|Bahnson, P - UNIVERSITY OF ILLINOIS|
Submitted to: International Symposium on Epidemiology and Control of Salmonella in Pork
Publication Type: Abstract Only
Publication Acceptance Date: July 5, 1999
Publication Date: August 5, 1999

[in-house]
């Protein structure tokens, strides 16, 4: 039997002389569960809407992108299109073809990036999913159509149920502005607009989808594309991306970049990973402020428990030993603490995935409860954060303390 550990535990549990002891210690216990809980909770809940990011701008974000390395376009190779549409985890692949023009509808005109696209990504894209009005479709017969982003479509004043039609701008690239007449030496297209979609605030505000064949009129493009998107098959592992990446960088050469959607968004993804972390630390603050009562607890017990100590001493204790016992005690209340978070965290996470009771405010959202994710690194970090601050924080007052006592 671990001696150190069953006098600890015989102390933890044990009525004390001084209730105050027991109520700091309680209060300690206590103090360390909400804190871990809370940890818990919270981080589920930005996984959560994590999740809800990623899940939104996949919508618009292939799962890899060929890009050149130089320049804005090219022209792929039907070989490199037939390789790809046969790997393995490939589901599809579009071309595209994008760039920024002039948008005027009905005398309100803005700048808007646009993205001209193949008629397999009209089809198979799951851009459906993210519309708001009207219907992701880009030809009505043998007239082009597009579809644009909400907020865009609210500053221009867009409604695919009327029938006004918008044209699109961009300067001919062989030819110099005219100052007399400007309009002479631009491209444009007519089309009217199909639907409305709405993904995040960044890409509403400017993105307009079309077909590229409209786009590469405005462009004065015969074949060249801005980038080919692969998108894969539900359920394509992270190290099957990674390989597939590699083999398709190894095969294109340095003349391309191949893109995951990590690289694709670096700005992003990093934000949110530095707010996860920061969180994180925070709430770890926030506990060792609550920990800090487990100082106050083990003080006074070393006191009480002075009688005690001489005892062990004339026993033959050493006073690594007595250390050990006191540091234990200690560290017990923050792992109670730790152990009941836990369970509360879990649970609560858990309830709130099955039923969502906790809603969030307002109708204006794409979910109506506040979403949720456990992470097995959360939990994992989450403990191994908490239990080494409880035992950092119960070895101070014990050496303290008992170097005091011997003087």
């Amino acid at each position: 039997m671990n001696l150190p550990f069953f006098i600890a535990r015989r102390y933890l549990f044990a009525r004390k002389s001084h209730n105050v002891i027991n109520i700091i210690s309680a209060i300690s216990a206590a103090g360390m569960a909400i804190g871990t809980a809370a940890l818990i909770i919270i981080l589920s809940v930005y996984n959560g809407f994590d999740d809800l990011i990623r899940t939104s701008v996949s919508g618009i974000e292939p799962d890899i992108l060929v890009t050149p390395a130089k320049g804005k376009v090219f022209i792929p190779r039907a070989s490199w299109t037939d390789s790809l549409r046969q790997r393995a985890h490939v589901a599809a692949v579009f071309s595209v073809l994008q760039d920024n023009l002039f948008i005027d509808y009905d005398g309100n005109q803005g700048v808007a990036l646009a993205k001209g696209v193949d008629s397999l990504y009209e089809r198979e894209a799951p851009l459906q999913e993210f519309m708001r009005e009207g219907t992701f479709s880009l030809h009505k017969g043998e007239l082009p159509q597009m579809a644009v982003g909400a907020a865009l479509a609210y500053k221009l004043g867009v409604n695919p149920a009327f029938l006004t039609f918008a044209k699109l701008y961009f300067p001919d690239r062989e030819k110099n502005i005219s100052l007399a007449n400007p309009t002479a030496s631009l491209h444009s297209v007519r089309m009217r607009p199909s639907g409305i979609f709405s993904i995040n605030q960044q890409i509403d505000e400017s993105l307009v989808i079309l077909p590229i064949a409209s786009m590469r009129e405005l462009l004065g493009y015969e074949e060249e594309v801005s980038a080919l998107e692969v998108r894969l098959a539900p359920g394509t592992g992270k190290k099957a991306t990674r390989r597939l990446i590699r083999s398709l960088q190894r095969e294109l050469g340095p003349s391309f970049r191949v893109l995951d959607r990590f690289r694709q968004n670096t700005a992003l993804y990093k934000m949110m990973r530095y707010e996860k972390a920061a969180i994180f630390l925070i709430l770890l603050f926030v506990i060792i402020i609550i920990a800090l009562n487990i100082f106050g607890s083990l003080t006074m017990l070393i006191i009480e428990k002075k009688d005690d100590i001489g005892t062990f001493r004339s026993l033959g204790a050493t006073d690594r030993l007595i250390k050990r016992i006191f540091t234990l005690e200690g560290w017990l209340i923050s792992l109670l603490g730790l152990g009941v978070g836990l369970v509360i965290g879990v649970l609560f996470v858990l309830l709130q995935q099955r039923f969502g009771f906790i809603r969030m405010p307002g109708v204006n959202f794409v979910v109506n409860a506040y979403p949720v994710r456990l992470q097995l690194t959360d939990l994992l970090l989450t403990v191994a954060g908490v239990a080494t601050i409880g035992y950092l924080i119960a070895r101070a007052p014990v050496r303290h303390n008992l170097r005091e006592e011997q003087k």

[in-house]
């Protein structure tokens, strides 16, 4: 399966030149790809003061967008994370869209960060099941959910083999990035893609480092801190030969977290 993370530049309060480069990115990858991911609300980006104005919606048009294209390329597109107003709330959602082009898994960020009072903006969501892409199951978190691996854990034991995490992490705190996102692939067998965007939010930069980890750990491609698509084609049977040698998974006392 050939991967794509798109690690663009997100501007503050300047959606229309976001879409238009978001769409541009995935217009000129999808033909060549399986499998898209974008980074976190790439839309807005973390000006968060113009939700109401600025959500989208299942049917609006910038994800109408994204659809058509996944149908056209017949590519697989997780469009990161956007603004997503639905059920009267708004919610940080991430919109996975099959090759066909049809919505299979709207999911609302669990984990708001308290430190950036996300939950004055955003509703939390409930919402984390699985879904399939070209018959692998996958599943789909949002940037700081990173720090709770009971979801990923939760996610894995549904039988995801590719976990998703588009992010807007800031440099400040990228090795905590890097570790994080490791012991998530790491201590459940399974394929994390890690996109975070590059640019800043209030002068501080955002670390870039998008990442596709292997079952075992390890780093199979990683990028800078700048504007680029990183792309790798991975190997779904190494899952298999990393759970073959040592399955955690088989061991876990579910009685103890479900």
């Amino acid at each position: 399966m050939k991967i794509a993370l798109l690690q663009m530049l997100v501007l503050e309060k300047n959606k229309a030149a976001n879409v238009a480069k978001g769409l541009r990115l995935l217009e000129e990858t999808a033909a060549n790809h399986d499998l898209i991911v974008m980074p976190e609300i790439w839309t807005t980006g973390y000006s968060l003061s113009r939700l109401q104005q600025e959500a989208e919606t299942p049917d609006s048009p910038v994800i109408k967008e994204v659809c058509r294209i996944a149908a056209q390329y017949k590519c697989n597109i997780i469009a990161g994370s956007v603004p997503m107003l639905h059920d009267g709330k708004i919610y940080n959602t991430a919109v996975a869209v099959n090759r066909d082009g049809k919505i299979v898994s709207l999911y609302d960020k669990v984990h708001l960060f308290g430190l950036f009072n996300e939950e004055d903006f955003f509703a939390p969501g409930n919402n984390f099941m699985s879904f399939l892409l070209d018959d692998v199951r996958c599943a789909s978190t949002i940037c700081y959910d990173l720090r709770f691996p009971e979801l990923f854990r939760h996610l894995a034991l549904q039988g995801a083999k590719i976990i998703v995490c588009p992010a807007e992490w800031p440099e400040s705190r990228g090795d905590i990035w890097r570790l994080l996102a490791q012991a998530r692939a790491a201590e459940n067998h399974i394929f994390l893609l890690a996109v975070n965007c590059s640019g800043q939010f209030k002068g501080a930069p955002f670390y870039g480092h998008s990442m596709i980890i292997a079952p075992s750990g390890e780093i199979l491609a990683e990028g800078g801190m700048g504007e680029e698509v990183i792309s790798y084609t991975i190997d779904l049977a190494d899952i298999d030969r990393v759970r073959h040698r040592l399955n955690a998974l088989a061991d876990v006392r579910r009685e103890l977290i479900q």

Citation: Bahnson, P.B., Cray, P.J. 1999. Association of antimicrobial resistance patterns and reported usage of antimicrobials in commercial growing pigs production. International Symposium on Epidemiology and Control of Salmonella in Pork. 240-241. Technical Abstract: The relationship between microbial use and the development of resistance to antimicrobials has been demonstrated through both external models and has been observed clinically. However, the strength of this relationship in practical production systems has not been clearly quantified. We designed this study to examine the strength of the relationship between use of antimicrobials and the occurrence of antimicrobial resistence among Salmonella spp. collected from the same groups of growing pigs. Materials and Methods: As a part of a large study on risk factors associated with Salmonella shedding (1) and antimicrobial resistance (3) we collected fecal samples on 50 farms from slaughter age pigs over a two year period. All samples were individually cultured for Salmonella spp. using conventional techniques. Data were summarized to describe antimicrobial use and the prevalence of resistance. The association between reported antimicrobial use and detected antimicrobial resistance was tested by ANOVA, weighted for the number of Salmonella isolates per herd. Results: A total of 2174 samples were collected, from which 352 Salmonellae were isolated. One or more Samonella were detected among 36 of the 50 herds (62%). Antimicrobial resistance varied widely, and are reported in full for the larger dataset (2). Among the three antimicrobial use/resistance pairs tested, a statistically significant relationship (p<0.05) was found only for use of tetracyclines. Herds reporting therapeutic use of tetracyclines in the final growing phase had higher proportion of resistant Salmonella isolates (68.3%) than did herds that did not report use of tetracyclines (48.3%) (p=0.049). Although a casual link cannot be proven by this analysis, one likely explantation is that therapeutic use of tetracyclines selected for a increased proportion of tetracycline resistant organisms.